A new Delta ‘Plus’ variant of the coronavirus, which is said to be driving a surge in Covid-19 cases in the UK and parts of Eastern Europe, has shown up in India and a group engaged in the genome sequencing of the virus is already monitoring it.
So far only 20-30 cases – or less than 0.1% of the cases sequenced in India – have been identified with the AY.4.2 sublineage of the Delta variant, according to scientists at INSACOG, a consortium of leading Indian institutes engaged in SARS-COV 2 genome sequencing.
They don’t see this as a cause for concern yet.
This number is “too low to be a current problem”, said the lead scientist at INSACOG, Anurag Agarwal of the Institute of Genomics & Integrative Biology. It is also too early to conclude whether the sub variant does have a real growth advantage or is a “better” version of the Delta, he said.
First spotted in July this year in the UK, more than 15,000 cases of the AY.4.2 have been reported in that country so far. Last week, the UK termed it “variant under investigation”. UK reports have indicated a “growth rate of 17% for AY.4.2 compared to other circulating variants” and a “secondary attack rate” of 12.4% for household contacts compared with 11.1% for Delta.
It has been spotted in 33 other countries as well, but mostly in lower numbers. The US government’s Centre for Disease Control has counted fewer than a dozen cases of AY.4.2 so far.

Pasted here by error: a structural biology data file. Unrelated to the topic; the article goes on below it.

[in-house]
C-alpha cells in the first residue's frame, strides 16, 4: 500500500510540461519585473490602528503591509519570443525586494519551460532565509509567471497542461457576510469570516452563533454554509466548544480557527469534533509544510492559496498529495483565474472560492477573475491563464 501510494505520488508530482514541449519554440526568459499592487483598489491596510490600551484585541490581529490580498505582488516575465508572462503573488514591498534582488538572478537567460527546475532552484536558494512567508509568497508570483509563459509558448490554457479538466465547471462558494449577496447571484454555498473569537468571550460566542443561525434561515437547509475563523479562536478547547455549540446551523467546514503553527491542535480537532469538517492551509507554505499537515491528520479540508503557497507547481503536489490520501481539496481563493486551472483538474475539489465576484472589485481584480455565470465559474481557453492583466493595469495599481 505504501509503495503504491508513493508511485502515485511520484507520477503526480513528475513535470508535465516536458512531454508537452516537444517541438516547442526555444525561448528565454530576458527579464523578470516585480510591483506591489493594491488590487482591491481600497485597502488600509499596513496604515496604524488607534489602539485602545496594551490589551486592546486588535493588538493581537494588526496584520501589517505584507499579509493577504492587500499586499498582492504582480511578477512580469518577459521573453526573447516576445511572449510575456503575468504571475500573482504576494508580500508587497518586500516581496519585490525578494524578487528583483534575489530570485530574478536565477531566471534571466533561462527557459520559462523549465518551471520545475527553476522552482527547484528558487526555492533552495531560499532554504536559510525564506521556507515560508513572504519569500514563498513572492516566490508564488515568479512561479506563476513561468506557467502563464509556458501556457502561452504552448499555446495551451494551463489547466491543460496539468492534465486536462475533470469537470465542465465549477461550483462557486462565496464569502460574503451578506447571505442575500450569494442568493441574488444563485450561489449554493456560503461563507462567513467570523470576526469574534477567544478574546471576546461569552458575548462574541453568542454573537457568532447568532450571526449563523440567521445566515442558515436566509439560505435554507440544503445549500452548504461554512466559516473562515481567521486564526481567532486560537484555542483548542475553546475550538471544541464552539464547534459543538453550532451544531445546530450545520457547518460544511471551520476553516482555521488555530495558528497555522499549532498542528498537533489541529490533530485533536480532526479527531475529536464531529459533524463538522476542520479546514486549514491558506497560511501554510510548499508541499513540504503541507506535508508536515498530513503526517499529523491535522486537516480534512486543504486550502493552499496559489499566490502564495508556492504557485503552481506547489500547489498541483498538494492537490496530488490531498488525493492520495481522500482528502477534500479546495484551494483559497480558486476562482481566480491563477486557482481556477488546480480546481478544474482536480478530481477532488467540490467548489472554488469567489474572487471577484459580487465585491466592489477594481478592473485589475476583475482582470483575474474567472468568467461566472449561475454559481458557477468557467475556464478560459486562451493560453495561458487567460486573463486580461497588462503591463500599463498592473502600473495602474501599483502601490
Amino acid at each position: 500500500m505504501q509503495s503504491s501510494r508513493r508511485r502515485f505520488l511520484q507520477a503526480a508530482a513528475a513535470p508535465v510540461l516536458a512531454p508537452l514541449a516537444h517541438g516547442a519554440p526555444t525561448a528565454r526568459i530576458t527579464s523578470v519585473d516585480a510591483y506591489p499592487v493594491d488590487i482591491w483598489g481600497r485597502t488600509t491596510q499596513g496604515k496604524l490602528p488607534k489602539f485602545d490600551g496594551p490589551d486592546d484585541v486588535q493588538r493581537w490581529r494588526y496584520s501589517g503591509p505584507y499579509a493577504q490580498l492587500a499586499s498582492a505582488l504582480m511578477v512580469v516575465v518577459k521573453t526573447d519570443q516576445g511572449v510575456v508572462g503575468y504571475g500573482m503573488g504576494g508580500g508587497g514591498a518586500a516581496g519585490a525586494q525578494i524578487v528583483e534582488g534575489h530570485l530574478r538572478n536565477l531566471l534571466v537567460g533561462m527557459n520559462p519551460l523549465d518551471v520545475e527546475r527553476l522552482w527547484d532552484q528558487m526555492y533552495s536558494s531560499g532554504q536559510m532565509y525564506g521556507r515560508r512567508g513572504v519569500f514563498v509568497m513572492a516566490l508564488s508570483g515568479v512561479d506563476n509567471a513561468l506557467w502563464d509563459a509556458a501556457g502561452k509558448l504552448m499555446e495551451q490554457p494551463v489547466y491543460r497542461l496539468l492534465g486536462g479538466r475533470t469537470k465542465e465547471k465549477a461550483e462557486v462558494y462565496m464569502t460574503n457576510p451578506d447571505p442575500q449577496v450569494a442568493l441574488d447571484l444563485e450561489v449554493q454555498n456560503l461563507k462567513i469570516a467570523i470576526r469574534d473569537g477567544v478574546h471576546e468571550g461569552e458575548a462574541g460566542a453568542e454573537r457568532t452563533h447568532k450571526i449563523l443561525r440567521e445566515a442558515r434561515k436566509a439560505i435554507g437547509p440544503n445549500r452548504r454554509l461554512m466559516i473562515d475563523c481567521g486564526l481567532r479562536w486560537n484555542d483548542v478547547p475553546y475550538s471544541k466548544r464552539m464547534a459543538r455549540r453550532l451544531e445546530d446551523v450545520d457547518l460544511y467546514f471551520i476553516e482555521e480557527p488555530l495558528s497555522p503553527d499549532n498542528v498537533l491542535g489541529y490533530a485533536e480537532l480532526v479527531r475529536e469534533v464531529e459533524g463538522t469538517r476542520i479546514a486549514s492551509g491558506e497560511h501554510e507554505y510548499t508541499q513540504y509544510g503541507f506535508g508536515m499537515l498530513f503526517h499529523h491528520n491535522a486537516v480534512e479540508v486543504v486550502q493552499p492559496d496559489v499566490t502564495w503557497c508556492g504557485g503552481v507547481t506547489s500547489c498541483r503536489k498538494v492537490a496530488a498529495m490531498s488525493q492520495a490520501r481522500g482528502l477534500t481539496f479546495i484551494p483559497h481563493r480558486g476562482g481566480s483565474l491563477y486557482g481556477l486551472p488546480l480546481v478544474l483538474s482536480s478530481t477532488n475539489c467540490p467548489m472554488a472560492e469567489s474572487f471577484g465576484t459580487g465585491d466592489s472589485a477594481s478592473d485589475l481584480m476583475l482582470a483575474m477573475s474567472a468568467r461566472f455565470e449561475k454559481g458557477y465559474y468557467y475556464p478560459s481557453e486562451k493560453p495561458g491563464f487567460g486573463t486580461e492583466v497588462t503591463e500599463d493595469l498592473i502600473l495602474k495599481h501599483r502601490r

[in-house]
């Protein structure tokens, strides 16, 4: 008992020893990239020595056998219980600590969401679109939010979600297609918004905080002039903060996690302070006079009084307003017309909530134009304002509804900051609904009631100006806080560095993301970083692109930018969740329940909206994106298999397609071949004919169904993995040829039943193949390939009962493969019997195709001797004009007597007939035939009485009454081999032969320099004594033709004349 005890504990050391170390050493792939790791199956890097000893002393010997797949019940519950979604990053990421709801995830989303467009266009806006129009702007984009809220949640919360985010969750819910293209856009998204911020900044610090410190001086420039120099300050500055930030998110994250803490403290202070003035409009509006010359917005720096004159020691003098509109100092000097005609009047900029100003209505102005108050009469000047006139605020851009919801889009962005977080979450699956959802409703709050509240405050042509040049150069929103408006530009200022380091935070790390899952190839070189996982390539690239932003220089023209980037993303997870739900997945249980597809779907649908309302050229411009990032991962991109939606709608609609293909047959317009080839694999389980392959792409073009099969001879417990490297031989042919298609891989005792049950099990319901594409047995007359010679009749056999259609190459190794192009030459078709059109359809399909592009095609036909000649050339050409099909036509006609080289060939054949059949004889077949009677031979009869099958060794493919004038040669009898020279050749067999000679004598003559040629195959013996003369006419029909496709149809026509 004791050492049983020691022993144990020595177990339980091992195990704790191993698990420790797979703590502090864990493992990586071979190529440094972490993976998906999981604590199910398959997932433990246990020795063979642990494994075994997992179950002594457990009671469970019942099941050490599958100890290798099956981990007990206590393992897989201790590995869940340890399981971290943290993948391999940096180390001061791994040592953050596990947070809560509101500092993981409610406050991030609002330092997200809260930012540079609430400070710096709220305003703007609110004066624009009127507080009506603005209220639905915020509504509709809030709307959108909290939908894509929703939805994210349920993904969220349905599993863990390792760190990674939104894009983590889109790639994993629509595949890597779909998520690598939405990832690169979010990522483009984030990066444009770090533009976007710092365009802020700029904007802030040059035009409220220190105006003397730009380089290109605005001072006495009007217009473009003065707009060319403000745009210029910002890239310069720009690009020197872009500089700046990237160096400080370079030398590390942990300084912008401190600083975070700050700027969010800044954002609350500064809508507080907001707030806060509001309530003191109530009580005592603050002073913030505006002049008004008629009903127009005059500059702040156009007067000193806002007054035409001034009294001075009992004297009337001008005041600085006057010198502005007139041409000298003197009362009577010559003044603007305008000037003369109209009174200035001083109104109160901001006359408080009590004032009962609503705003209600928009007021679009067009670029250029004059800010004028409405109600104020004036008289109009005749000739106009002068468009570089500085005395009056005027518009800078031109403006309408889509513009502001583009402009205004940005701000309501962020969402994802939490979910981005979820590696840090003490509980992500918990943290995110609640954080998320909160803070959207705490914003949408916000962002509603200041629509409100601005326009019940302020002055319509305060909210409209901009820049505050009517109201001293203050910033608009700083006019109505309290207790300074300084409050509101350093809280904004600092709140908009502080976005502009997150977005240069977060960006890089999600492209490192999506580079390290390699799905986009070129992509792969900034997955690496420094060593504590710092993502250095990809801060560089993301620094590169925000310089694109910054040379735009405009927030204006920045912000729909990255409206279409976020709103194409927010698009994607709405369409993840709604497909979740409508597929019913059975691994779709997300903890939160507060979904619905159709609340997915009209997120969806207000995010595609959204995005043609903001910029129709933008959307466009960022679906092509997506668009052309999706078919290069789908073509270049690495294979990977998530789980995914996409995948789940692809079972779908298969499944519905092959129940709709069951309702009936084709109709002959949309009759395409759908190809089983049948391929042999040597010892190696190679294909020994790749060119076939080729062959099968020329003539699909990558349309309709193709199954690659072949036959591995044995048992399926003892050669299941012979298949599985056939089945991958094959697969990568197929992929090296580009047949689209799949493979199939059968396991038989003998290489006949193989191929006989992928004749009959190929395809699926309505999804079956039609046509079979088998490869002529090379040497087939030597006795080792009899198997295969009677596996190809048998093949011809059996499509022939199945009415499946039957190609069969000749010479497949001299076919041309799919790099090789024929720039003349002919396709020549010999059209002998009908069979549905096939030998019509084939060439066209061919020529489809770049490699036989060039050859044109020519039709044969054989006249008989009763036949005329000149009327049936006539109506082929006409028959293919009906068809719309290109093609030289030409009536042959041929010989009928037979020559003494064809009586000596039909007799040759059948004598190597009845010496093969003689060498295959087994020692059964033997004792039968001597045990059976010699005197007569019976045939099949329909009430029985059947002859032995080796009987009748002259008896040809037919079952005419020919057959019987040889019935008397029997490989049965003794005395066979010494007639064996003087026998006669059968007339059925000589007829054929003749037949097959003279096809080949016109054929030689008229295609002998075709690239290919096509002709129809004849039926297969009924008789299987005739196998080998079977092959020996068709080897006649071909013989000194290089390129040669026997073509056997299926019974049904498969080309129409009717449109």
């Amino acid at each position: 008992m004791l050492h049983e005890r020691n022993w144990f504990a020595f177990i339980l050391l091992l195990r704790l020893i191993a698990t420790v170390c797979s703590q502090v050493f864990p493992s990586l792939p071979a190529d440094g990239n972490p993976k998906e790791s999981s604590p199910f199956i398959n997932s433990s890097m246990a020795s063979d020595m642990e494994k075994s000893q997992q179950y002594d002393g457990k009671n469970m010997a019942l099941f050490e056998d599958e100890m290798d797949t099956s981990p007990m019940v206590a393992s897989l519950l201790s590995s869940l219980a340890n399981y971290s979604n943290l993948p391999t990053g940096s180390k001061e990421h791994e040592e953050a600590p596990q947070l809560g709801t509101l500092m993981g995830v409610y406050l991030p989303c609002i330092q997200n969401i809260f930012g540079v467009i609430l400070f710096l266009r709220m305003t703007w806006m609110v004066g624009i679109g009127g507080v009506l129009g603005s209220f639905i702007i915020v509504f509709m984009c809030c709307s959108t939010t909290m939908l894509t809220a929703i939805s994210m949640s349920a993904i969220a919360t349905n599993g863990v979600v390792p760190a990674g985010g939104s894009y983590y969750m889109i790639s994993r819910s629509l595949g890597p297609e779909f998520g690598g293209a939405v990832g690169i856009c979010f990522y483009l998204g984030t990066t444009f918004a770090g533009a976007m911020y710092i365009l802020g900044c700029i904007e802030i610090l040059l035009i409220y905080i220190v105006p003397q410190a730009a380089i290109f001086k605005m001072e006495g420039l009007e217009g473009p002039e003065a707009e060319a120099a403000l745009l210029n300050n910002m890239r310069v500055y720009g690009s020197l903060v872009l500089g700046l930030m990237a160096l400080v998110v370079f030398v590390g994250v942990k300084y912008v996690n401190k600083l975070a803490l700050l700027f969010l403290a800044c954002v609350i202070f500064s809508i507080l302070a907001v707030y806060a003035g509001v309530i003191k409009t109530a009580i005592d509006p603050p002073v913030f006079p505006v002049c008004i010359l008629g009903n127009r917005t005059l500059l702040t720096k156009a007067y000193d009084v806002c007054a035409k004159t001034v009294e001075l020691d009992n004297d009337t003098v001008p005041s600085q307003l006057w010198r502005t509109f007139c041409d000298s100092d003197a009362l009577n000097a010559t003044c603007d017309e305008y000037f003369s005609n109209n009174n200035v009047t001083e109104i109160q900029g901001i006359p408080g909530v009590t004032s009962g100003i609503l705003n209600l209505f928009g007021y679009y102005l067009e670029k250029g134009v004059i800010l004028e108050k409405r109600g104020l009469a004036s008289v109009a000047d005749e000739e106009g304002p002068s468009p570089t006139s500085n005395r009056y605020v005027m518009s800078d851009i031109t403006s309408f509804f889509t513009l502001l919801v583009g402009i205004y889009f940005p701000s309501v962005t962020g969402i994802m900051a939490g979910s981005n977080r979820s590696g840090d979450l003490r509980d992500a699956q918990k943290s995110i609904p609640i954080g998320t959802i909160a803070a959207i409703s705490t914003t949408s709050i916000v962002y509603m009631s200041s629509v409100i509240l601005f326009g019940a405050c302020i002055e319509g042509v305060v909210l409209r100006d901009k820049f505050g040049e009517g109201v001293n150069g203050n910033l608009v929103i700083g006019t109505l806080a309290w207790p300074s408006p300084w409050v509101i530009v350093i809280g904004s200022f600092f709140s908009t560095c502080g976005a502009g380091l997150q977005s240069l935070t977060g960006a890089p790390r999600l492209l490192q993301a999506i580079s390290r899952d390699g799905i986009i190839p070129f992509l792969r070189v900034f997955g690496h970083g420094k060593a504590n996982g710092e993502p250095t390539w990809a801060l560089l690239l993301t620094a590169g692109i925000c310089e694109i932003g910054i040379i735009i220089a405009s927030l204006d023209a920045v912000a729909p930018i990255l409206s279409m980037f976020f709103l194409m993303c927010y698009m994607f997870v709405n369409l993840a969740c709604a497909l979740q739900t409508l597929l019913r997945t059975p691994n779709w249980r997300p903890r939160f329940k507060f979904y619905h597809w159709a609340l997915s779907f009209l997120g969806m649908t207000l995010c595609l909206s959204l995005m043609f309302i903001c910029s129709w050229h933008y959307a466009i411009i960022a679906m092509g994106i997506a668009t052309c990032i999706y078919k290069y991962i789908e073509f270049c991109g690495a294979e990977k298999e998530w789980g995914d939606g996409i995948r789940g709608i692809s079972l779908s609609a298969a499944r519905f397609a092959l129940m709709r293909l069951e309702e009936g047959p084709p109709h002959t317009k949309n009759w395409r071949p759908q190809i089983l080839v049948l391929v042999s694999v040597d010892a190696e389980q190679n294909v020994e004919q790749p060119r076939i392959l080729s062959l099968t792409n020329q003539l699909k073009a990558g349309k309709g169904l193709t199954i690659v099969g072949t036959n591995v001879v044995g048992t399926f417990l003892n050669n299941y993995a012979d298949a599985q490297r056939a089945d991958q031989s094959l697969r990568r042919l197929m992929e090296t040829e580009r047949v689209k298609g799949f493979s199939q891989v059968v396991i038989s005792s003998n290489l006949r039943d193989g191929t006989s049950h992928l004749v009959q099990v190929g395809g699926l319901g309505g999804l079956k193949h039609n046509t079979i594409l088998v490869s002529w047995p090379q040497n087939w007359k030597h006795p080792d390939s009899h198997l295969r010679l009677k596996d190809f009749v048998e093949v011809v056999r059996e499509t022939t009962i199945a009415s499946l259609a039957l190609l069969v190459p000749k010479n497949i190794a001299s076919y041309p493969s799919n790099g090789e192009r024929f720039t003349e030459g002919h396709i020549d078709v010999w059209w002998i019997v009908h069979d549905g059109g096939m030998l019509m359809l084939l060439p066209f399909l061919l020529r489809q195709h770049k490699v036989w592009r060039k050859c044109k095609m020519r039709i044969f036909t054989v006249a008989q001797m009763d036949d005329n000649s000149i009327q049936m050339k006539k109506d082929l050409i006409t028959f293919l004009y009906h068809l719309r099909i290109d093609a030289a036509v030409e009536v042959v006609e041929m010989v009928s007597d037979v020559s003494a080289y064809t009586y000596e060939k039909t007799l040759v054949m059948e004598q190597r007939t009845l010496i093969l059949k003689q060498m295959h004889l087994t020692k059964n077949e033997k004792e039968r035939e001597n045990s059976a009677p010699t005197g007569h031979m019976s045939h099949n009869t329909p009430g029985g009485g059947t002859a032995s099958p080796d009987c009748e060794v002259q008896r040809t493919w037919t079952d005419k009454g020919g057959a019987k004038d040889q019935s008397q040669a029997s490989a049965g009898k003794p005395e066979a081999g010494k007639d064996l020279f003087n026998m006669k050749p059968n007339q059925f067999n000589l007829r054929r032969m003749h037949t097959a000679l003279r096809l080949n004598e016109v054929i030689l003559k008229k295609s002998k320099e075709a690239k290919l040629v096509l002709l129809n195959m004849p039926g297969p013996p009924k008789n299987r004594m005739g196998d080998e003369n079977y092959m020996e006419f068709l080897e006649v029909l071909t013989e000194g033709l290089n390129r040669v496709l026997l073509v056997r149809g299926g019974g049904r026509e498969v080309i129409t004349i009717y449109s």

The Delta variant continues to be the dominant variant of concern in India and the world over, but a close watch is being kept on all new variants and sub lineages.
Agarwal said the sub variant was under close watch at INSACOG labs even with its low numbers, but also pointed to poor identification of it so far.”Its definition is not fixed yet … there is not very much to identify it yet,” he said.
Agarwal also pointed out that as would be the usual trajectory, Delta cases with the old/original version were now falling and modified versions were coming in. More than 30 sublineages of the Delta are already being counted.
However, he said none of the new ones was consistently faster in transmission or fitter than the Delta variant, as per data available so far.On reports of more children being affected by the sub variant in the UK, Agarwal pointed to their vaccination status.
“Children are the least vaccinated and so likely to be infected, but there is no clear evidence as such vis-a-vis this sub variant yet,” Agarwal told ET.
A technical briefing of the UK Health Security Agency issued on October 22 said AY.4.2 accounted for a “slowly increasing proportion of cases in the UK”. It is present in several countries, but its origin is not yet known, it said.
The UK agency further said that the AY.4.2 had a “modestly increased growth rate” in comparison to Delta and this could be due to a biological change in the virus (transmissibility or immune escape) or to epidemiological context, such as being introduced into an area or population subgroup with high existing levels of transmission.
The AY.4.2 is distinguished by two key spike mutations – A222V which is seen across most Delta lineages but also Y145H. It is Y145H which is closely being assessed for any additional impact on the characteristics of the variant.Internet Explorer Channel Network